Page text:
Across many remote schools, there is a high absenteeism later in the week. In part, this comes about through the families going into ‘town’ for shopping. Not wanting to miss out on the excitement of being in the town and what the booty might be from shopping, many students take the day off and head to town. This means that for many schools, attendance is often poor on these days, thus reducing overall attendance rates. While one option is to increase the other days in terms of time, such a strategy can be unviable since the days are too long for quality learning. Some of the schools in the Remote Numeracy project have developed a “Fun Friday” program.
To make sure that the Fun Fridays are an enjoyable activity that will entice the students to come to school, the other days are made slightly longer so that Friday is a shorter day. Not only does this help to maximise learning on Monday-Thursday when students are at school, it also means that Friday is shorter and hence more appealing to the students.
Each teacher is responsible for creating fun activities relating to a particular maths topic (such as data, chance, measurement, place value). Students move through the activities on a weekly rotation, and the complexity of the activities is adjusted for the level of the students. The activities are planned by the teachers in whole-school consultation, so that they are aware of what the others are doing.
In some cases, the starting point may be mathematics, in others it is the activity. In one case, during the hot season, the teachers thought the students would enjoy water play (using large water pistols) so planned the activity around the mathematics that could be explored through trajectories, volume, capacity etc. In other cases, the activity is focused on mathematics but built into a fun activity – such as finding the area of the basketball court but incorporating materials that the students would like to use.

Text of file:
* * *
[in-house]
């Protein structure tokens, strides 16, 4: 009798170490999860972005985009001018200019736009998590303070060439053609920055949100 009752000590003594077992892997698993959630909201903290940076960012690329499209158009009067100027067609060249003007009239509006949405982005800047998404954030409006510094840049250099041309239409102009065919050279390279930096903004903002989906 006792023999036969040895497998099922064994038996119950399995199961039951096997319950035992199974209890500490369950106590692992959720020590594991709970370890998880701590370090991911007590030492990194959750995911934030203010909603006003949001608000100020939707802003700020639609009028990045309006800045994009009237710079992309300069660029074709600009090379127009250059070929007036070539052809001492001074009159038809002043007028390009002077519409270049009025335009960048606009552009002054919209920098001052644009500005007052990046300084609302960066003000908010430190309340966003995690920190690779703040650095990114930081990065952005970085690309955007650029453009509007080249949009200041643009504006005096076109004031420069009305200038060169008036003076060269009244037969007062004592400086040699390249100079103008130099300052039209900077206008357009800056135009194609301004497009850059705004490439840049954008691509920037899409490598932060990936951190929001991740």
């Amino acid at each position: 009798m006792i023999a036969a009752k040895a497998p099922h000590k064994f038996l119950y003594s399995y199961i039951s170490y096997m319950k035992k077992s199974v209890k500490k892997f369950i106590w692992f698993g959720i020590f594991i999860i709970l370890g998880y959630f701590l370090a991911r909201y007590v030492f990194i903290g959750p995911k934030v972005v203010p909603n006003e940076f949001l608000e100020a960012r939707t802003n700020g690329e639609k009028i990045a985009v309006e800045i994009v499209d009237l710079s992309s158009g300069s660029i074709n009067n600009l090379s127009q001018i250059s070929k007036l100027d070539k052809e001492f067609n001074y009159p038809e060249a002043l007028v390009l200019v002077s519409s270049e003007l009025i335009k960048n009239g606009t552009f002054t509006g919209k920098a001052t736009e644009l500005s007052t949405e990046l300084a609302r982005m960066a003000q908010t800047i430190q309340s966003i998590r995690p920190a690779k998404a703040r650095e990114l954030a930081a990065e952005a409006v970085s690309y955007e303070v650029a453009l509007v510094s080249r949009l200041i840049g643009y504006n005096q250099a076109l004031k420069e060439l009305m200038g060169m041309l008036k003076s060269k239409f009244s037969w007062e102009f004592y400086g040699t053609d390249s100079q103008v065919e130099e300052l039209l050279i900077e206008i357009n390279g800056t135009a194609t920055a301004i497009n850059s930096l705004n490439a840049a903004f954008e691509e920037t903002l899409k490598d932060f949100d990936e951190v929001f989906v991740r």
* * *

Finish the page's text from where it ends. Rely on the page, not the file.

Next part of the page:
The maths activities are not seen as assessable activities and hence sit outside the usual mathematics programs. However, with the support of the numeracy coordinator, the teachers are required to identify the mathematics in these activities and plan them so that they are generally consistent with the usual mathematics program requirements to ensure that the mathematical potential of activities is not lost. Through the activities, teachers also find creative ways to use mathematics resources to enhance learning.
Fun Fridays initially occurred only in the primary classes, but the value of the approach has been acknowledged by the secondary sector of the school. Consequently, the secondary teachers now implement Fun Fridays through investigations, one of which has involved building new outdoor furniture for the area where the students sit. Students needed to design, cost, and purchase the materials, and then build the seats. There is a great sense of pride in the final products which are used by the school.
This strategy has resulted in greatly approved attendance on Fridays, thus increasing the overall attendance rates for the schools. More importantly, students enjoy the activities are see that mathematics can be enjoyable but also applied to a wide range of practical situations.